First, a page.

A later assignment in  Nepal brought me face to face with a wealth of historical material  that is a shared intellectual and cultural legacy  with our northern neighbour about which there is little knowledge -  but, even more seriously, little curiosity - in our country.

Another  repository of India's intellectual and religious wealth is in Tibetan  manuscripts preserved over centuries in Tibetan monasteries across  the Himalayas.

More  lately, one has come across evidence that, throughout the eighth to  the 12th centuries, classic Sanskrit texts on Indian medicine,  mathematics and philosophy travelled to Central Asia where, after the  Arab invasions, Arabic had become the lingua franca of the Islamic  world. Several of the works of Charaka and Susruta (in medicine and  surgery), and Aryabhatta and Brahmagupta (in astronomy and  mathematics) were translated into Arabic by well-known Central Asian  scholars like Khwarazmi, Ibn Sina and al-Beruni. These were later  transmitted to Europe, and became part and parcel of the European  renaissance from the 12th century onwards. The Indian numeral system,  the concept of zero and the decimal, the calculation of pi and the  notion of negative numbers and integers were part of India's  intellectual legacy, which spread far beyond its borders including to  Europe as well as China.

There  has been some recent controversy over the revision of textbooks in  schools that seem to blur the distinction between legend and  verifiable facts. Such controversy should not detract from the fact  that India has much to be proud of in terms of its contributions to  the development of science and mathematics in particular. Susruta  described plastic surgery techniques in detail and the principles he  enunciated still form the basis of modern plastic surgery.  Unfortunately, there is no Indian Joseph Needham, who published his  monumental study of Science  and Civilization in China, cataloguing  for an international readership the many significant contributions  China had made through its long history to science and technology.  The Indian legacy is equally rich, perhaps even superior in terms of  evolving philosophical and conceptual bases for scientific  principles. But these lie scattered and fragmented both in India and  in several other parts of the world.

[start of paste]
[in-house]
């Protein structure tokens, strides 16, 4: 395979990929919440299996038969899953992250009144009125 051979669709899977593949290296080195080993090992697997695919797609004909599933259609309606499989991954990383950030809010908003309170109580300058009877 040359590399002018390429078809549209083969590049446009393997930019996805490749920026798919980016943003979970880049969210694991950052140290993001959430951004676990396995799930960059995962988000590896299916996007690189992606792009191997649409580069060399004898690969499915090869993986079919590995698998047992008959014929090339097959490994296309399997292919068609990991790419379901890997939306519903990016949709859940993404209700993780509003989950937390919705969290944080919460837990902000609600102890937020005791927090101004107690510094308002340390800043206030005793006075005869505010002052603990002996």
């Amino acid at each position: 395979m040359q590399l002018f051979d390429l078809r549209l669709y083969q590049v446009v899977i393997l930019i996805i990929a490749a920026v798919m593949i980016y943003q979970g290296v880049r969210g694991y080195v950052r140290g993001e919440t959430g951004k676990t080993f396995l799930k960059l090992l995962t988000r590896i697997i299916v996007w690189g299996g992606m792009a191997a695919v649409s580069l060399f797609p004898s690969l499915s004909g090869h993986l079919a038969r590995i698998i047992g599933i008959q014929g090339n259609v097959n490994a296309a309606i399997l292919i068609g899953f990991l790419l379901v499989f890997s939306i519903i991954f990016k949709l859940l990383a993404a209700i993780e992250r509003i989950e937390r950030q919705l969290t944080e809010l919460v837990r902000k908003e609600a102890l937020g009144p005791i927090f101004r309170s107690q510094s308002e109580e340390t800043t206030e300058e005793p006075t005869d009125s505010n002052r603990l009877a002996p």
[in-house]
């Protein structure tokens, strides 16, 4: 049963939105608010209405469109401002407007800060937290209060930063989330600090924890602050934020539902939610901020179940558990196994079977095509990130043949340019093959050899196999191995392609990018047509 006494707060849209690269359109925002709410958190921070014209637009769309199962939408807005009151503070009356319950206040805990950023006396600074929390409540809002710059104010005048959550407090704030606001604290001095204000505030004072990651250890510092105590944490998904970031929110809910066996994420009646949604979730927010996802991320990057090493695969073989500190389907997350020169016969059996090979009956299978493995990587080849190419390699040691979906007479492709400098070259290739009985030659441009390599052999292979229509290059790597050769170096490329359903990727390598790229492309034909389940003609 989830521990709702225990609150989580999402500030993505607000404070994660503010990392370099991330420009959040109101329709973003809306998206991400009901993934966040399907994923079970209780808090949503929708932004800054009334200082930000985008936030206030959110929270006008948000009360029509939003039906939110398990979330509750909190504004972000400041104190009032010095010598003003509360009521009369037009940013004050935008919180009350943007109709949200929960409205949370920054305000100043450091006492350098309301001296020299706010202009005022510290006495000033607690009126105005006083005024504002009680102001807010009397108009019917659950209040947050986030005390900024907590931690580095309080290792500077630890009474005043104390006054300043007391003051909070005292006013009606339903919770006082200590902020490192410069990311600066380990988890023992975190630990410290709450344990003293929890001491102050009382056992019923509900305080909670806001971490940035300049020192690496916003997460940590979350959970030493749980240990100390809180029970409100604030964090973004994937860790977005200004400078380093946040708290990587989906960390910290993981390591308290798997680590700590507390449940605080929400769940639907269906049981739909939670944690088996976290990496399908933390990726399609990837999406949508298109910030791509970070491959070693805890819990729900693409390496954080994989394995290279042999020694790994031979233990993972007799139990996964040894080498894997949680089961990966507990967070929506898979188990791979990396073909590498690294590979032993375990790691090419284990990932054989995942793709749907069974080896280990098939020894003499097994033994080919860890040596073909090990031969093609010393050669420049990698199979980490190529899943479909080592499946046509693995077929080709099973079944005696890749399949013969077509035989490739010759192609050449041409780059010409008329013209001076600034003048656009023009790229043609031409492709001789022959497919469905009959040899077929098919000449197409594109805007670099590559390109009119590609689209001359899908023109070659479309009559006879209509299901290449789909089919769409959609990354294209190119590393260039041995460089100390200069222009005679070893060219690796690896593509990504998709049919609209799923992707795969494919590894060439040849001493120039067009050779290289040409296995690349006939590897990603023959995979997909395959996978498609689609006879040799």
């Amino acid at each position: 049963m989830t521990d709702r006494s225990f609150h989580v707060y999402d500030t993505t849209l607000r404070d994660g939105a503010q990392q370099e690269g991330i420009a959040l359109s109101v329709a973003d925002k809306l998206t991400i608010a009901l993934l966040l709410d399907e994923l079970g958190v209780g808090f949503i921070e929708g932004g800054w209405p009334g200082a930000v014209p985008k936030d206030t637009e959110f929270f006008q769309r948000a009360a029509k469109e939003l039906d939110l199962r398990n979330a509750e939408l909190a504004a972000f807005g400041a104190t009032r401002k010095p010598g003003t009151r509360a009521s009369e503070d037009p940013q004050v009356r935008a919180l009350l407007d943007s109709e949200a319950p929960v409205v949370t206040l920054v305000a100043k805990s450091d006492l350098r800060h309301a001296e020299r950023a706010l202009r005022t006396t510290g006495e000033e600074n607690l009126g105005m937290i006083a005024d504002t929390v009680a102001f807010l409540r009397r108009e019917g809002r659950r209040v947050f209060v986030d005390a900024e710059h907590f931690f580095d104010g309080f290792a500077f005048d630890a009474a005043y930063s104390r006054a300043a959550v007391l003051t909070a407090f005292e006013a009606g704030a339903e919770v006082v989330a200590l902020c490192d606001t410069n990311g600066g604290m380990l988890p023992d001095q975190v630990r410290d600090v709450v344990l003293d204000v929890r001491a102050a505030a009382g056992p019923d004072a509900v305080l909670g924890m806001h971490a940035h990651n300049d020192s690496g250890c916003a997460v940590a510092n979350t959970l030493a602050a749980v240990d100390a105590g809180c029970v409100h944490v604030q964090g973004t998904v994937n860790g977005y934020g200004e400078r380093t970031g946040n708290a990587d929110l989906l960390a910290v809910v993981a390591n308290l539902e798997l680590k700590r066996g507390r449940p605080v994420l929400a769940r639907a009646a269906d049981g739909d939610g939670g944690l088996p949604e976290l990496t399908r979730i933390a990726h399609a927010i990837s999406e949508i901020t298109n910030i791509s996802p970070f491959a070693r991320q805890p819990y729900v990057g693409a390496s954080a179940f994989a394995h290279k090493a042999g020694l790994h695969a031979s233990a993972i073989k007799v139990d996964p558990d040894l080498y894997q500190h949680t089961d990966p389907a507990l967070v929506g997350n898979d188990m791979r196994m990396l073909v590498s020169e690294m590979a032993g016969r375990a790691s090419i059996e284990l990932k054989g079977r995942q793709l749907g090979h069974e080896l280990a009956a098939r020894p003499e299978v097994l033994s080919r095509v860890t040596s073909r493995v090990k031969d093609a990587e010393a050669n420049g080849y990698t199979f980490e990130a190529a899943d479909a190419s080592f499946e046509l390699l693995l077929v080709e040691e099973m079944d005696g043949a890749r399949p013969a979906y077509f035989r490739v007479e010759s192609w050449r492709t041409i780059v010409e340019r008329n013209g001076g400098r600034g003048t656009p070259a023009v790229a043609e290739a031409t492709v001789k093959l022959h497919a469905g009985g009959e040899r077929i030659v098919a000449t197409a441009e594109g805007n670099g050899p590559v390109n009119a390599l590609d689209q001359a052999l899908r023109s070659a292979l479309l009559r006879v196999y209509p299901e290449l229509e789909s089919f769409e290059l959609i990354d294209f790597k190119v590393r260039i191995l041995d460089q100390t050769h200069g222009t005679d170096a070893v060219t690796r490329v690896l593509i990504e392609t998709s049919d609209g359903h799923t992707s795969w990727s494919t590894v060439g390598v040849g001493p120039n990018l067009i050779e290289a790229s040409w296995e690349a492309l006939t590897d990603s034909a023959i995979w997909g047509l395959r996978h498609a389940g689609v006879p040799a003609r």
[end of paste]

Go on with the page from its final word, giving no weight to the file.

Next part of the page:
True  pride in India's rich cultural and religious heritage demands  a national project of collating, studying and disseminating the many  disparate elements of India's intellectual heritage, so that a more  complete picture begins to emerge of an India and of Indians, who  inculcated a "scientific temper" much before the modern  age. We will need to encourage and support scholars who are as adept  in Sanskrit as in classical Chinese, Japanese, Tibetan and Arabic,  and seek access to the many repositories around the world, where bits  and pieces of our intellectual, cultural and philosophical heritage  lie buried. If we really respect our history and take pride in our  civilisational heritage, why not embark on this momentous adventure  rather than quibble about the meaning of this or that legend? Let us  enjoy our rich legacy of legends, but also seek to scale the  intellectual and philosophical heights that once made India the  knowledge capital of the world.

Courtesy and copyright  Business Standard.

Also read
1. Todaji Monastery in Japan
2. Harmonious blends of Hindu, Shinto and Buddhist strains in Japan
3. Pics of Hindu symbols in Indonesia
4. Indian influence on China, Korea and Japan